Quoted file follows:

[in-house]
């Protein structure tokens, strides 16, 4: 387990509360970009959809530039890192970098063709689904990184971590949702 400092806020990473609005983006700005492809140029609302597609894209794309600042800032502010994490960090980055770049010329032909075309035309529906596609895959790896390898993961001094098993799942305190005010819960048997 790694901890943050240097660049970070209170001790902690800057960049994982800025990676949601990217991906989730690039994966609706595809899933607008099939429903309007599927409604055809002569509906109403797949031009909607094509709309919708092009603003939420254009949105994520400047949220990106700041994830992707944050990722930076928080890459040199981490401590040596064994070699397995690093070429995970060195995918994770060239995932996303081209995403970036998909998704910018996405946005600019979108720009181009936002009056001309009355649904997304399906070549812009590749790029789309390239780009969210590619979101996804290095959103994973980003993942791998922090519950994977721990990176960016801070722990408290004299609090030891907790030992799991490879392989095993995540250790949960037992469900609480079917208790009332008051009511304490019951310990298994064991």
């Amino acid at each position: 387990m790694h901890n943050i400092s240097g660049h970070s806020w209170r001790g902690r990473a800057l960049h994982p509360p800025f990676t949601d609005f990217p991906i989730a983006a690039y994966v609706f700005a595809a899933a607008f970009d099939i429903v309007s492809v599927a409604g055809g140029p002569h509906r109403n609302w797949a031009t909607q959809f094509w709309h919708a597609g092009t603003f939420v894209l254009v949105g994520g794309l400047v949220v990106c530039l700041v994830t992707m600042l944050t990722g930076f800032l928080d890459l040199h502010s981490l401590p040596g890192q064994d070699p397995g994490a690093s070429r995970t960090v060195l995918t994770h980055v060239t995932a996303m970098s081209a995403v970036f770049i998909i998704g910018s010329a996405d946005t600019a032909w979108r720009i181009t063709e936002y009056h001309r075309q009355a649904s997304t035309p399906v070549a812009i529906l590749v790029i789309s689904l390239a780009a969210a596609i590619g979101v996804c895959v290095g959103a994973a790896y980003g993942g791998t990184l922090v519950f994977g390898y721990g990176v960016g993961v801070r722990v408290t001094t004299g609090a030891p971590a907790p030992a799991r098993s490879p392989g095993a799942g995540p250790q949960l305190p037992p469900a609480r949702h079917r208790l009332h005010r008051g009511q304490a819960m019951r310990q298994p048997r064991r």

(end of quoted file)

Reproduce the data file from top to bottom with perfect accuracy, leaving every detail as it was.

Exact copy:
[in-house]
């Protein structure tokens, strides 16, 4: 387990509360970009959809530039890192970098063709689904990184971590949702 400092806020990473609005983006700005492809140029609302597609894209794309600042800032502010994490960090980055770049010329032909075309035309529906596609895959790896390898993961001094098993799942305190005010819960048997 790694901890943050240097660049970070209170001790902690800057960049994982800025990676949601990217991906989730690039994966609706595809899933607008099939429903309007599927409604055809002569509906109403797949031009909607094509709309919708092009603003939420254009949105994520400047949220990106700041994830992707944050990722930076928080890459040199981490401590040596064994070699397995690093070429995970060195995918994770060239995932996303081209995403970036998909998704910018996405946005600019979108720009181009936002009056001309009355649904997304399906070549812009590749790029789309390239780009969210590619979101996804290095959103994973980003993942791998922090519950994977721990990176960016801070722990408290004299609090030891907790030992799991490879392989095993995540250790949960037992469900609480079917208790009332008051009511304490019951310990298994064991």
């Amino acid at each position: 387990m790694h901890n943050i400092s240097g660049h970070s806020w209170r001790g902690r990473a800057l960049h994982p509360p800025f990676t949601d609005f990217p991906i989730a983006a690039y994966v609706f700005a595809a899933a607008f970009d099939i429903v309007s492809v599927a409604g055809g140029p002569h509906r109403n609302w797949a031009t909607q959809f094509w709309h919708a597609g092009t603003f939420v894209l254009v949105g994520g794309l400047v949220v990106c530039l700041v994830t992707m600042l944050t990722g930076f800032l928080d890459l040199h502010s981490l401590p040596g890192q064994d070699p397995g994490a690093s070429r995970t960090v060195l995918t994770h980055v060239t995932a996303m970098s081209a995403v970036f770049i998909i998704g910018s010329a996405d946005t600019a032909w979108r720009i181009t063709e936002y009056h001309r075309q009355a649904s997304t035309p399906v070549a812009i529906l590749v790029i789309s689904l390239a780009a969210a596609i590619g979101v996804c895959v290095g959103a994973a790896y980003g993942g791998t990184l922090v519950f994977g390898y721990g990176v960016g993961v801070r722990v408290t001094t004299g609090a030891p971590a907790p030992a799991r098993s490879p392989g095993a799942g995540p250790q949960l305190p037992p469900a609480r949702h079917r208790l009332h005010r008051g009511q304490a819960m019951r310990q298994p048997r064991r």